Here's How Small Businesses Beat the Ecommerce Big Guys

Offer flawless service, and your customers will keep coming back.

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By Jake Rheude

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Opinions expressed by Entrepreneur contributors are their own.

Lately, ecommerce order and fulfillment seems dominated by Goliaths. In 2016, ecommerce giant Amazon set a new precedent -- delivering more than two billion items for other merchants, double the number from just one year before. It may seem like Amazon is going to gobble up all of ecommerce any day now, but as more vendors default to FBA, Fulfillment by Amazon, I see a golden opportunity to embrace smallness.

You've heard it before -- your small business's indie cred has market cache. It makes you personable, unique and accessible. It makes you desirable. And I'm here to tell you that you can have all of that plus a speedy and accurate delivery system, just like the big guys. Indie cred with two-day delivery -- the David that slays Goliath.

Related: 5 Rules for Staying Ahead in the Ecommerce Race

Here's a story: A few weeks ago I ordered a shirt from one of my favorite clothing outlets, a boutique men's apparel company called Buffalo Jackson out of rural North Carolina. Now, Buffalo Jackson does a lot of things right. Its clothing is rugged and good-looking, rough-and-tumble chic. They have a mission statement that reads like a novel, about how the owner, who was raised a "southern gentleman" became disillusioned by men's fashion and decided to create apparel that he'd be proud to wear; about how he marketed the company by word of mouth because he didn't have money for anything more than that. He ends with a call-to-action that invites you to be a part of the Buffalo Jackson family -- this, he writes, is "our story of how we began. We sure would love to have you part of it."

Buffalo Jackson has indie cred to spare. And it's appealing.

The company's mission statement coupled with a sleek and punchy website -- think black background with every model backlit by the sunset -- really brings home the personality of this small company. But this alone wouldn't keep me coming back. There are, after all, plenty of other small clothiers aiming for the same rugged aesthetic.

What does keep me coming back is how quickly I get my clothes in the mail. How they've never screwed up an order. How if the clothes don't fit well, or I just plain don't like them, I can return them easily, and I'll be reimbursed quickly. No hassle. No delay. Just like the big boys.

Related: What Small Businesses Need to Do to Win in Online Retail

How does Buffalo Jackson do it? They're careful about who they choose as their order and fulfillment vendor. A good delivery vendor can get your product to the customer as fast or faster than Amazon, and as accurately. And if you're a small retailer trying to build your base, the story behind your product isn't enough on its own -- you need to back it up with flawless service.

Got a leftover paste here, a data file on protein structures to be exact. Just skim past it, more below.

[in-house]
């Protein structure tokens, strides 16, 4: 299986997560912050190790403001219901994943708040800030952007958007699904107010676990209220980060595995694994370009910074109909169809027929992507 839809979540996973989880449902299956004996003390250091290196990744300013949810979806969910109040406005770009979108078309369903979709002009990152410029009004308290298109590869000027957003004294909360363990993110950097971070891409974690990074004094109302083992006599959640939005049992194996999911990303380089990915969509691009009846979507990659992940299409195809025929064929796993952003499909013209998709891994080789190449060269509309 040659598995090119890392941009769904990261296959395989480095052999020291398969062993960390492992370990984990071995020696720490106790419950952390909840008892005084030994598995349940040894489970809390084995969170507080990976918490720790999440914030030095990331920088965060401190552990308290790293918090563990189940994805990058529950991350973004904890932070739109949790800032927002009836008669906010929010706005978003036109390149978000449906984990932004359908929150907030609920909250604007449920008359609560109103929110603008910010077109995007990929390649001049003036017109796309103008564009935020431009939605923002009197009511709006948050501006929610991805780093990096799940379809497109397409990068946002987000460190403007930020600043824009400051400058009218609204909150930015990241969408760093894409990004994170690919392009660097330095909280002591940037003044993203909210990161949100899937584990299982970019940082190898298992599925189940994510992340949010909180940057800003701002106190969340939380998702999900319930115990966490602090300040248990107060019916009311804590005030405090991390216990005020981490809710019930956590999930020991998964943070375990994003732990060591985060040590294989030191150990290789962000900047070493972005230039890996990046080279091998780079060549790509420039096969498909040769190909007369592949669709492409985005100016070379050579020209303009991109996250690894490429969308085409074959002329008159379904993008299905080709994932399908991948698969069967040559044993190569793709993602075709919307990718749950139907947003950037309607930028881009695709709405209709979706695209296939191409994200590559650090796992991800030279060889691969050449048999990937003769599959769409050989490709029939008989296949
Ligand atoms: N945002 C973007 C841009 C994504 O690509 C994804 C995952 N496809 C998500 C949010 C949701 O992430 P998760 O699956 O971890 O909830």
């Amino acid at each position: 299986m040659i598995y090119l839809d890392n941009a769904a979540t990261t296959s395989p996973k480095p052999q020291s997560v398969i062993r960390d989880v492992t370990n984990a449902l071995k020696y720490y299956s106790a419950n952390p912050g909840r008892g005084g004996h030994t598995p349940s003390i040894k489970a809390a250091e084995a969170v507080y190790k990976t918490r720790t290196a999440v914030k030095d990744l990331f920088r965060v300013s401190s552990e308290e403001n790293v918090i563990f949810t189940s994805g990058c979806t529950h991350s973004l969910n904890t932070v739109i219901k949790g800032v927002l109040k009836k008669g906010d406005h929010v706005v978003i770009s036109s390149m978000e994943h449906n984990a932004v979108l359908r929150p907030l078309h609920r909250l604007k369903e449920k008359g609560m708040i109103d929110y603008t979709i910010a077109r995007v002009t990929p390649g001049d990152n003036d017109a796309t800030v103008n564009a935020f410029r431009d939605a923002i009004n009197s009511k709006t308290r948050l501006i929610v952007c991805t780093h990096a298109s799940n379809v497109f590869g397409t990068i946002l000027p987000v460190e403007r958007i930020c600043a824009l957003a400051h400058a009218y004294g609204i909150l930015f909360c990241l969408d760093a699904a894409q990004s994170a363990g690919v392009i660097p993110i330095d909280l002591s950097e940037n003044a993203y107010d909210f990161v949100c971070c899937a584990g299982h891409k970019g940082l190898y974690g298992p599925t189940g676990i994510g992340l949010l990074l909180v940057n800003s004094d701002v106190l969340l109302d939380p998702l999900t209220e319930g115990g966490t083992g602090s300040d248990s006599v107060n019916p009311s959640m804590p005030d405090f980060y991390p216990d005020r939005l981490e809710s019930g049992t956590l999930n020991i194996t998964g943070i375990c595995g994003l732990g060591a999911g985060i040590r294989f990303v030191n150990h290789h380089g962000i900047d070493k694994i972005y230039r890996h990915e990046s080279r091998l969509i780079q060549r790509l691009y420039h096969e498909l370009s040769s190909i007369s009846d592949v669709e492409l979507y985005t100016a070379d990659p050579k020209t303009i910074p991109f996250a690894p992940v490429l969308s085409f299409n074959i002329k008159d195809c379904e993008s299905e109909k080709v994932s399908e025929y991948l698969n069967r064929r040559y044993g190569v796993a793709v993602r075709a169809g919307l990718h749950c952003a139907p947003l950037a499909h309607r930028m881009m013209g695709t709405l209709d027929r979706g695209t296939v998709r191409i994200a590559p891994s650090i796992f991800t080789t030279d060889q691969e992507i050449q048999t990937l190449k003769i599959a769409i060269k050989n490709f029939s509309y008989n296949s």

Here's how to compete with the big guys in ecommerce:

Build your own platform.

Relying exclusively on an Amazon listing can limit your business significantly because of Amazon's one-size-fits-all rules. To expand your reach, also consider selling on your own website. An independent site will allow you to build brand equity, create an email list of customers and pursue lucrative B2B bulk sales. Plus, you can design your product page with the perfect aesthetic to compliment your unique company.

Expand your reach.

A lot of Etsy sellers ship from small warehouses or even their home-based workshops. Problem is, that means there's inevitably a part of the country that's difficult to reach and therefore more expensive. Shipping globally? Expect a long delivery time and a hefty fee. Consider partnering with an order and fulfillment vendor to guarantee quick delivery anywhere in the country at a reasonable price -- they'll likely have reasonably priced global options, too.

Add custom inserts, holiday coupons or other unique gifts.

My recent Buffalo Jackson order came with a note inside the package -- the Teddy Roosevelt ode to determination "Man in the Arena" nicely printed on a piece of heavy stock paper. This is the kind of personal touch that can set your indie business apart from corporate giants.

Related: The Small Business Owner's Guide to Choosing the Right Ecommerce Platform

Invest in customer service.

Strong customer service is crucial, and innovations in order and fulfillment technology can help. You want a vendor that can integrate with your ecommerce platform so that you can keep tabs on an order wherever it is in the chain -- one that makes it easy for you to respond quickly to complaints, refund requests and other issues. Smart warehouse technology gives you the quick and accurate insight into your order and fulfillment process that you need to stay competitive, so make sure your vendor has that 21st century tech-savvy.

A good symptom of the rise of FBA is the concurrent rise of other players in the order and fulfillment arena. That's why it's a great time to resist the urge to join the herd, and instead find a vendor that is better equipped to help you maintain your indie uniqueness without sacrificing razor-sharp order and delivery services.

Jake Rheude

Director of Business Development & Marketing for Red Stag Fulfillment

Jake Rheude is the director of business development and marketing for Red Stag Fulfillment, which operates order-fulfillment warehouses across the United States.

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